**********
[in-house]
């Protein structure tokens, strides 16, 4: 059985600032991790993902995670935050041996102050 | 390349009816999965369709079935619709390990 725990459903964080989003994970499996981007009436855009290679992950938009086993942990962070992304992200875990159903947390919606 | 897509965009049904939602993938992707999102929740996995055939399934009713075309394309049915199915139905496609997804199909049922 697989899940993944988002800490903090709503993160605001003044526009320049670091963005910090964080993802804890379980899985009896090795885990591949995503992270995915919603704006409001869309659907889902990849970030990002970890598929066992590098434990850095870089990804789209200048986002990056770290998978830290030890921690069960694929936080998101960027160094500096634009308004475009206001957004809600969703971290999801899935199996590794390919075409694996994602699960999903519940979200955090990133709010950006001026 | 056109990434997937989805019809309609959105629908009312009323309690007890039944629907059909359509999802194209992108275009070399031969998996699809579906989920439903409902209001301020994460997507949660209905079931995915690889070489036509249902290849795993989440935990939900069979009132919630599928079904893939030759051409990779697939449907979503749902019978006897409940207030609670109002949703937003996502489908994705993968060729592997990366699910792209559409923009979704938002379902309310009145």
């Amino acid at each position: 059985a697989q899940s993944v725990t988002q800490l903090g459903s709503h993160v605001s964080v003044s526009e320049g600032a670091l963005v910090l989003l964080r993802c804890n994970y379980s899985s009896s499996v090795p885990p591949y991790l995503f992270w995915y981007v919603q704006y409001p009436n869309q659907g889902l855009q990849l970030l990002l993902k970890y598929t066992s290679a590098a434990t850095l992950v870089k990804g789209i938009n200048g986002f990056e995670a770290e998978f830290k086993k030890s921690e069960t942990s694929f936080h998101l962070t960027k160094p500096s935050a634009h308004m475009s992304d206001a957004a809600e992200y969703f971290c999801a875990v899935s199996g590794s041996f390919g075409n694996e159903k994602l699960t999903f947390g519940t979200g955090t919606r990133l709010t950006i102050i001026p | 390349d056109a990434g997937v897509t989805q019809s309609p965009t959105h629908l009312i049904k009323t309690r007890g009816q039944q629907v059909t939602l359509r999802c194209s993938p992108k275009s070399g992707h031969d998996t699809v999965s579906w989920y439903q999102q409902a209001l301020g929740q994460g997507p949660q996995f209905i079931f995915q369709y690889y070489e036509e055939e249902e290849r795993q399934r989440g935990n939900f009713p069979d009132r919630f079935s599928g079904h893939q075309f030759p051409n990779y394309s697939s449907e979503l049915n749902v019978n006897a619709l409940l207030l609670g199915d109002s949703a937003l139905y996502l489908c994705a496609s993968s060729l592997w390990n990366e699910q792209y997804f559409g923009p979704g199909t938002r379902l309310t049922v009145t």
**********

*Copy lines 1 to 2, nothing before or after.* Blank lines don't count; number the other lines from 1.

[in-house]
């Protein structure tokens, strides 16, 4: 059985600032991790993902995670935050041996102050 | 390349009816999965369709079935619709390990 725990459903964080989003994970499996981007009436855009290679992950938009086993942990962070992304992200875990159903947390919606 | 897509965009049904939602993938992707999102929740996995055939399934009713075309394309049915199915139905496609997804199909049922 697989899940993944988002800490903090709503993160605001003044526009320049670091963005910090964080993802804890379980899985009896090795885990591949995503992270995915919603704006409001869309659907889902990849970030990002970890598929066992590098434990850095870089990804789209200048986002990056770290998978830290030890921690069960694929936080998101960027160094500096634009308004475009206001957004809600969703971290999801899935199996590794390919075409694996994602699960999903519940979200955090990133709010950006001026 | 056109990434997937989805019809309609959105629908009312009323309690007890039944629907059909359509999802194209992108275009070399031969998996699809579906989920439903409902209001301020994460997507949660209905079931995915690889070489036509249902290849795993989440935990939900069979009132919630599928079904893939030759051409990779697939449907979503749902019978006897409940207030609670109002949703937003996502489908994705993968060729592997990366699910792209559409923009979704938002379902309310009145």